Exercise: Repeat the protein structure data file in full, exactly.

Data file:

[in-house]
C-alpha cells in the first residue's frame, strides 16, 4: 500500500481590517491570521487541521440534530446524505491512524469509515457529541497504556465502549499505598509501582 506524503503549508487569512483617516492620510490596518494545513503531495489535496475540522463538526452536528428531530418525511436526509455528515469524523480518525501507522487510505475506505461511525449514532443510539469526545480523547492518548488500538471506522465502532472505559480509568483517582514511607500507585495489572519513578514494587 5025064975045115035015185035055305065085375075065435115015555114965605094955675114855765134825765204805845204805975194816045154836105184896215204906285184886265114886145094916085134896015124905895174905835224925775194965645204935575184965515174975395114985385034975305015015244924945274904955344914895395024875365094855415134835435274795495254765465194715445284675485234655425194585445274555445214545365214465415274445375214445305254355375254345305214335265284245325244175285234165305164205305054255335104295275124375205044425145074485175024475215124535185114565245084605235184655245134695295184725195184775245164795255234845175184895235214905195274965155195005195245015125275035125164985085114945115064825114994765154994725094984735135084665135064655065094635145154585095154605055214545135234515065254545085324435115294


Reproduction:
[in-house]
C-alpha cells in the first residue's frame, strides 16, 4: 500500500481590517491570521487541521440534530446524505491512524469509515457529541497504556465502549499505598509501582 506524503503549508487569512483617516492620510490596518494545513503531495489535496475540522463538526452536528428531530418525511436526509455528515469524523480518525501507522487510505475506505461511525449514532443510539469526545480523547492518548488500538471506522465502532472505559480509568483517582514511607500507585495489572519513578514494587 5025064975045115035015185035055305065085375075065435115015555114965605094955675114855765134825765204805845204805975194816045154836105184896215204906285184886265114886145094916085134896015124905895174905835224925775194965645204935575184965515174975395114985385034975305015015244924945274904955344914895395024875365094855415134835435274795495254765465194715445284675485234655425194585445274555445214545365214465415274445375214445305254355375254345305214335265284245325244175285234165305164205305054255335104295275124375205044425145074485175024475215124535185114565245084605235184655245134695295184725195184775245164795255234845175184895235214905195274965155195005195245015125275035125164985085114945115064825114994765154994725094984735135084665135064655065094635145154585095154605055214545135234515065254545085324435115294